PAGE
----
Nansen proved to be correct in his view that Right Whales [called Bowheads in the U.S.A.] are migratory.  The whales were not avoiding regions where whalers had previously destroyed their kin - each tribe has its own migratory route and entire populations were being systematically destroyed as they passed through the killing region.  In the coastal waters around Svarlbard [Spitsbergen] the Right Whale was made extinct in around 30 years.  As the number of whales caught declined their value rocketed. 

The fashion for whalebone corsets meant that by the early 1900’s whalebone was worth so much that the baleen from one or two whales was enough to provide a reasonable profit- the oil was a bonus.  This dually profitable enterprise ended abruptly in 1907 when the market collapsed with the introduction of spring steel to corsetry.  However, there were by this time so few Right whales in the Atlantic that hunting in this region had virtually ceased. 

Pacific Arctic whaling had begun in 1791, Sperm whales being the quarry, but in 1848 a new Arctic population of Bowheads [the American term for Right whales] was discovered.  Commercial whaling operations in the Pacific Arctic ended in 1915, by which time the whale populations had been decimated.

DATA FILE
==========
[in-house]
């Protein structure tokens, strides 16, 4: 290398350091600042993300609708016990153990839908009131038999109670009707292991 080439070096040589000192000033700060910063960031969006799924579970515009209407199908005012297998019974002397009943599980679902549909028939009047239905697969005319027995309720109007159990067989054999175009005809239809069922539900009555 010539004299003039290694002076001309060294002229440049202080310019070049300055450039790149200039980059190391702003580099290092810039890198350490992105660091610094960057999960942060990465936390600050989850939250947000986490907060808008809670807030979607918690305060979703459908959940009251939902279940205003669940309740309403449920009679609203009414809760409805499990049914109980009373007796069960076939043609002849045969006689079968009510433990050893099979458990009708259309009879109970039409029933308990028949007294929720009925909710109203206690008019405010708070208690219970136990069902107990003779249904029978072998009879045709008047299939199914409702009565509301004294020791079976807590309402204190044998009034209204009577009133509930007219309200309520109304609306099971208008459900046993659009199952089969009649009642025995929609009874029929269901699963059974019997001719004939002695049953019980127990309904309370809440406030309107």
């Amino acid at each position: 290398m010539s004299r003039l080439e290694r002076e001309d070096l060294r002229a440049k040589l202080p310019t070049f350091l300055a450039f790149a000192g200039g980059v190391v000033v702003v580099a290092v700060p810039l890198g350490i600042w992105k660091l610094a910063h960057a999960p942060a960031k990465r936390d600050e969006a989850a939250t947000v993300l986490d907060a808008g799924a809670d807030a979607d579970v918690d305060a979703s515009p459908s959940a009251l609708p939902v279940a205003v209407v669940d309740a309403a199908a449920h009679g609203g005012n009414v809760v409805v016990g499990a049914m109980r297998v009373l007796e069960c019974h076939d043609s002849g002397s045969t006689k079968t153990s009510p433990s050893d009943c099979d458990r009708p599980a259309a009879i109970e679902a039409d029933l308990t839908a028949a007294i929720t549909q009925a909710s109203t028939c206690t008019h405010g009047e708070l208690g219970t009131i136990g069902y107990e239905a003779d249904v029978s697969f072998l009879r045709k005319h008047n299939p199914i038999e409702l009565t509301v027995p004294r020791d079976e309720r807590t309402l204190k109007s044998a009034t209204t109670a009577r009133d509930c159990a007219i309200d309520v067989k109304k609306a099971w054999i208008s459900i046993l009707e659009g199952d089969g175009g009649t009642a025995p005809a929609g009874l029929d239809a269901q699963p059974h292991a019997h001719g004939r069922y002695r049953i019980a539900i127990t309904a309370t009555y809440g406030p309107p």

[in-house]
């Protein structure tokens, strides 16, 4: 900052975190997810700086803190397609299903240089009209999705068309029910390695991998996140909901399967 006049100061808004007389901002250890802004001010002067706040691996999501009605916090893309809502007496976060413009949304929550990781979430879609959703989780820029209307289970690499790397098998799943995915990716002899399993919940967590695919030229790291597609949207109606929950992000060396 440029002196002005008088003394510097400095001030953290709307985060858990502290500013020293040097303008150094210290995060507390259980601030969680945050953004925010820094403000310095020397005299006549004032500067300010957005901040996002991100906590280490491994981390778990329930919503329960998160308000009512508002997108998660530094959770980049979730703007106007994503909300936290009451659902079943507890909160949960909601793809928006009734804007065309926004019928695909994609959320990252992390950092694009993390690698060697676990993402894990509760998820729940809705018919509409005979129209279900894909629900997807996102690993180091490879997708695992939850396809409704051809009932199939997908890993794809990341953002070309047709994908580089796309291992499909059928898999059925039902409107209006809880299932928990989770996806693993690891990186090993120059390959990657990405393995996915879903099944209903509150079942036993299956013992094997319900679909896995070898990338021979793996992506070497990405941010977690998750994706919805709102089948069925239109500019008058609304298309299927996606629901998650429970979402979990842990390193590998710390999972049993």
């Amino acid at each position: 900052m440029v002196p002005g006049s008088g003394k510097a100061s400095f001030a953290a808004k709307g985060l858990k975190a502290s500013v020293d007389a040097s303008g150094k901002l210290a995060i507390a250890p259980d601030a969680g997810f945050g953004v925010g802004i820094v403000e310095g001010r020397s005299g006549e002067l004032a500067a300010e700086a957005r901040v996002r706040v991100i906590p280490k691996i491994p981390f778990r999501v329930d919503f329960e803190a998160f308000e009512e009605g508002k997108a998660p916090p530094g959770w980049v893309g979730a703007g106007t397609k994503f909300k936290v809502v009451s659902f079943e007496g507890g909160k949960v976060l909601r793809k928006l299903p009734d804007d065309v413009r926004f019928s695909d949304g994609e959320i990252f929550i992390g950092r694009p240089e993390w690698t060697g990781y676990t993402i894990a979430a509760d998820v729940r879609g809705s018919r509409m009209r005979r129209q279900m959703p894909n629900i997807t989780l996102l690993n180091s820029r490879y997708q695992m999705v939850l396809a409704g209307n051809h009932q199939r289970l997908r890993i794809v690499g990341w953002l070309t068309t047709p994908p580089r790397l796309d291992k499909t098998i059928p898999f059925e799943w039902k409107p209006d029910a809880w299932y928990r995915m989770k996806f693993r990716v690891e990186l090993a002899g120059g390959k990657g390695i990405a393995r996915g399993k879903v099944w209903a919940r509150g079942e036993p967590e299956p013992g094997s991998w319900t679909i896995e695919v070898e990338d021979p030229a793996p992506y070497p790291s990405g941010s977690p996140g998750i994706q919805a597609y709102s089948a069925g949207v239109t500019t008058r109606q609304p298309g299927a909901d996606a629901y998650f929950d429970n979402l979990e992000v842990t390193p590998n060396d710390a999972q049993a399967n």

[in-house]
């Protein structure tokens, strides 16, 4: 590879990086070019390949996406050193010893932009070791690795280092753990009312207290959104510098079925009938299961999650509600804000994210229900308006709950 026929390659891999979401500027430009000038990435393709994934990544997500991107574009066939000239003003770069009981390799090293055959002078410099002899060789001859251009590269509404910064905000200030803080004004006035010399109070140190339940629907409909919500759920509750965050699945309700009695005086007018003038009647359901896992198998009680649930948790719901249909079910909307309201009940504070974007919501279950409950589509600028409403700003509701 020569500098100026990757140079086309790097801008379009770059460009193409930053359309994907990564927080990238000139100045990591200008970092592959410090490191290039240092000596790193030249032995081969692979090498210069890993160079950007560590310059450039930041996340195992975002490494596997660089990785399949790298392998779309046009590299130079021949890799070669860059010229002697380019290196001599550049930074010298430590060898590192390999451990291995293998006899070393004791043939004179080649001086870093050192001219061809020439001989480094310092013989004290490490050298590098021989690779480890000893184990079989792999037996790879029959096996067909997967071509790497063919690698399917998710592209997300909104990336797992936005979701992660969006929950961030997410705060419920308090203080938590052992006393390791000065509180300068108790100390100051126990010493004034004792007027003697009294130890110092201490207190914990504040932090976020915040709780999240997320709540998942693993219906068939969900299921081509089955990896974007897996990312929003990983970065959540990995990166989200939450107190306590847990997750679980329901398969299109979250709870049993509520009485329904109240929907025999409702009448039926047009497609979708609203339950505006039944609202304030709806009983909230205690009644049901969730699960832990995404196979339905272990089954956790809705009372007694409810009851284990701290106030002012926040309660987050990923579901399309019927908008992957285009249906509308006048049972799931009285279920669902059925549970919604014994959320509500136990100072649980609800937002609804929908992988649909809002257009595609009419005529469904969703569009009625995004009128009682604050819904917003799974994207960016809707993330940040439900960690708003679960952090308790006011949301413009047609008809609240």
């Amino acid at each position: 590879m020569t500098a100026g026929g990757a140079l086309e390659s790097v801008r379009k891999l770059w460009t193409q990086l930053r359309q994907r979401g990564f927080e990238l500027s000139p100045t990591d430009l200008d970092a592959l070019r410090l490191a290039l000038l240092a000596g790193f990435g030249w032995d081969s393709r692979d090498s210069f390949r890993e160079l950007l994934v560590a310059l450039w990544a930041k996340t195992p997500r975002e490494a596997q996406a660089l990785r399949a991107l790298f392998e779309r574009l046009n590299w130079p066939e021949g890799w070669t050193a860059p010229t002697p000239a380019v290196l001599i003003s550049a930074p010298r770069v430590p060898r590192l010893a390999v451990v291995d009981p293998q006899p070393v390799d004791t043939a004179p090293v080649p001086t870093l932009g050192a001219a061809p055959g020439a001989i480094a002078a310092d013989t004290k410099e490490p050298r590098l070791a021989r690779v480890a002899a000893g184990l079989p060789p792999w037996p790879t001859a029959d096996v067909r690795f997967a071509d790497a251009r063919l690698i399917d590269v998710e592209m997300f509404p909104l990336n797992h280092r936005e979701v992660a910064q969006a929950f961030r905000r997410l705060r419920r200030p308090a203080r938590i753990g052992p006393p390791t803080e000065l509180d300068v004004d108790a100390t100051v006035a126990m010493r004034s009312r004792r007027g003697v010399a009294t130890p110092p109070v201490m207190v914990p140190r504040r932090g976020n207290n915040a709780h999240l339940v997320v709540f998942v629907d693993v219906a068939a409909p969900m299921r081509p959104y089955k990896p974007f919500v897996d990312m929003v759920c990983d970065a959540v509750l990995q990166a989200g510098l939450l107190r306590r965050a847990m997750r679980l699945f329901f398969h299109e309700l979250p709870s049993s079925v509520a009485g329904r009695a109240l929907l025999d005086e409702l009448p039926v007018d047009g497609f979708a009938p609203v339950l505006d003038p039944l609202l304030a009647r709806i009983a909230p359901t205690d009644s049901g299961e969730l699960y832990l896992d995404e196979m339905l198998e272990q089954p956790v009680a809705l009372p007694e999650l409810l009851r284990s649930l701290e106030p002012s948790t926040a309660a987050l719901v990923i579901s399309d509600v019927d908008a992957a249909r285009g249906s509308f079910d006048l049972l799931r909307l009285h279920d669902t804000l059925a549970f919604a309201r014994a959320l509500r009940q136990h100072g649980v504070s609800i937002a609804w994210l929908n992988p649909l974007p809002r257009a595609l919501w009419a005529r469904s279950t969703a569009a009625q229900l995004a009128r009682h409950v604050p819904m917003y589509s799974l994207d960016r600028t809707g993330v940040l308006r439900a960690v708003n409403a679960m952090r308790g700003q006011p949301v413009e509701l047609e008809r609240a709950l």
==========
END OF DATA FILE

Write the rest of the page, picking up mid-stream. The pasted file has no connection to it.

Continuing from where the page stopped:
For several thousand years Alaskan Eskimo had hunted whales to the north of Canada from umiaqs using bone or ivory harpoons.  There was a great deal of ritual associated with Eskimo Right whale hunting.

The preparations for hunting involved much planning and religious activity.  There was a period of meditation and celibacy.  The boats and equipment were cleaned and new clothes made for the hunters as religious belief prevented them wearing clothes worn during a previous kill.  The boat was prepared not only by cleaning it but by installation of amulets and pouring on ritual libations of water.  After the kill, further rituals were performed and the dead whale was asked to return the next year. 

These varied rituals may have evolved as a means of controlling hunting pressure and ensured that a balance was maintained between the hunter and his prey.  That is, disastrous experiences following the ‘fishing out’ of local stocks may have brought about the development of rituals which were designed to reduce hunting pressure.  There were no such constraints on the commercial sealers and whalers of Nansen’s time: